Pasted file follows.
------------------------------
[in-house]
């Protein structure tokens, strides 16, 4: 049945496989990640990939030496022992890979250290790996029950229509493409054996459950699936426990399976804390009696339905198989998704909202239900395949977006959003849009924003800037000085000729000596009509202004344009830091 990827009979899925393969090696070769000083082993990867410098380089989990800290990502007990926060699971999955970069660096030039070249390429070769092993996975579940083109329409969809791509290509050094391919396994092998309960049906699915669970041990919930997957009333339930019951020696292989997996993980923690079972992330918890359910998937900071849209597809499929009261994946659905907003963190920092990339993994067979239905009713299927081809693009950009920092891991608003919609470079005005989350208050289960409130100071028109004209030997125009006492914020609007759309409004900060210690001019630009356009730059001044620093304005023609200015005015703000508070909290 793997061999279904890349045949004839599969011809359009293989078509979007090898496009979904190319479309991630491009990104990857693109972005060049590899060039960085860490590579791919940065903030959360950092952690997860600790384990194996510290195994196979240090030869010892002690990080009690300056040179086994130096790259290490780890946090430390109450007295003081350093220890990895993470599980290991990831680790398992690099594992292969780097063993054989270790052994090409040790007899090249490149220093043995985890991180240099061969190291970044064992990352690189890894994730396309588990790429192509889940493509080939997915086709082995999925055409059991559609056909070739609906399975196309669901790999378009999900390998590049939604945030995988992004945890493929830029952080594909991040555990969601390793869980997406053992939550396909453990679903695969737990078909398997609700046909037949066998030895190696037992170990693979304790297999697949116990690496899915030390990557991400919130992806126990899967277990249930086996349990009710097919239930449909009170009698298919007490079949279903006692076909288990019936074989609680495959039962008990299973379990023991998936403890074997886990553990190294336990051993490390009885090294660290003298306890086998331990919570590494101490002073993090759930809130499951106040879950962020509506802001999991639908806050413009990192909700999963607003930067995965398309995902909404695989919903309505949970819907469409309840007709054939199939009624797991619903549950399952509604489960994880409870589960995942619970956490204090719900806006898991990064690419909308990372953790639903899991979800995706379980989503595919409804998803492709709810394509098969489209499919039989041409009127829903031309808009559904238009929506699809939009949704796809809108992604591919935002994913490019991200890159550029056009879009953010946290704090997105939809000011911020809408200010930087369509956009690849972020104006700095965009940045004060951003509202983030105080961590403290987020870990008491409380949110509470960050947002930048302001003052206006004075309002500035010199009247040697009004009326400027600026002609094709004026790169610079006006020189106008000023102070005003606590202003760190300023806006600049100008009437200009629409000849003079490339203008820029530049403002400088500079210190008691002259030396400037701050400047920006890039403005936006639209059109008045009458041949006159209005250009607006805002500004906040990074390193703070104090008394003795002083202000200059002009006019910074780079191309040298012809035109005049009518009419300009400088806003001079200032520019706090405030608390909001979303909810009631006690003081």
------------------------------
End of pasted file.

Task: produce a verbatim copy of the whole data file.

[in-house]
């Protein structure tokens, strides 16, 4: 049945496989990640990939030496022992890979250290790996029950229509493409054996459950699936426990399976804390009696339905198989998704909202239900395949977006959003849009924003800037000085000729000596009509202004344009830091 990827009979899925393969090696070769000083082993990867410098380089989990800290990502007990926060699971999955970069660096030039070249390429070769092993996975579940083109329409969809791509290509050094391919396994092998309960049906699915669970041990919930997957009333339930019951020696292989997996993980923690079972992330918890359910998937900071849209597809499929009261994946659905907003963190920092990339993994067979239905009713299927081809693009950009920092891991608003919609470079005005989350208050289960409130100071028109004209030997125009006492914020609007759309409004900060210690001019630009356009730059001044620093304005023609200015005015703000508070909290 793997061999279904890349045949004839599969011809359009293989078509979007090898496009979904190319479309991630491009990104990857693109972005060049590899060039960085860490590579791919940065903030959360950092952690997860600790384990194996510290195994196979240090030869010892002690990080009690300056040179086994130096790259290490780890946090430390109450007295003081350093220890990895993470599980290991990831680790398992690099594992292969780097063993054989270790052994090409040790007899090249490149220093043995985890991180240099061969190291970044064992990352690189890894994730396309588990790429192509889940493509080939997915086709082995999925055409059991559609056909070739609906399975196309669901790999378009999900390998590049939604945030995988992004945890493929830029952080594909991040555990969601390793869980997406053992939550396909453990679903695969737990078909398997609700046909037949066998030895190696037992170990693979304790297999697949116990690496899915030390990557991400919130992806126990899967277990249930086996349990009710097919239930449909009170009698298919007490079949279903006692076909288990019936074989609680495959039962008990299973379990023991998936403890074997886990553990190294336990051993490390009885090294660290003298306890086998331990919570590494101490002073993090759930809130499951106040879950962020509506802001999991639908806050413009990192909700999963607003930067995965398309995902909404695989919903309505949970819907469409309840007709054939199939009624797991619903549950399952509604489960994880409870589960995942619970956490204090719900806006898991990064690419909308990372953790639903899991979800995706379980989503595919409804998803492709709810394509098969489209499919039989041409009127829903031309808009559904238009929506699809939009949704796809809108992604591919935002994913490019991200890159550029056009879009953010946290704090997105939809000011911020809408200010930087369509956009690849972020104006700095965009940045004060951003509202983030105080961590403290987020870990008491409380949110509470960050947002930048302001003052206006004075309002500035010199009247040697009004009326400027600026002609094709004026790169610079006006020189106008000023102070005003606590202003760190300023806006600049100008009437200009629409000849003079490339203008820029530049403002400088500079210190008691002259030396400037701050400047920006890039403005936006639209059109008045009458041949006159209005250009607006805002500004906040990074390193703070104090008394003795002083202000200059002009006019910074780079191309040298012809035109005049009518009419300009400088806003001079200032520019706090405030608390909001979303909810009631006690003081």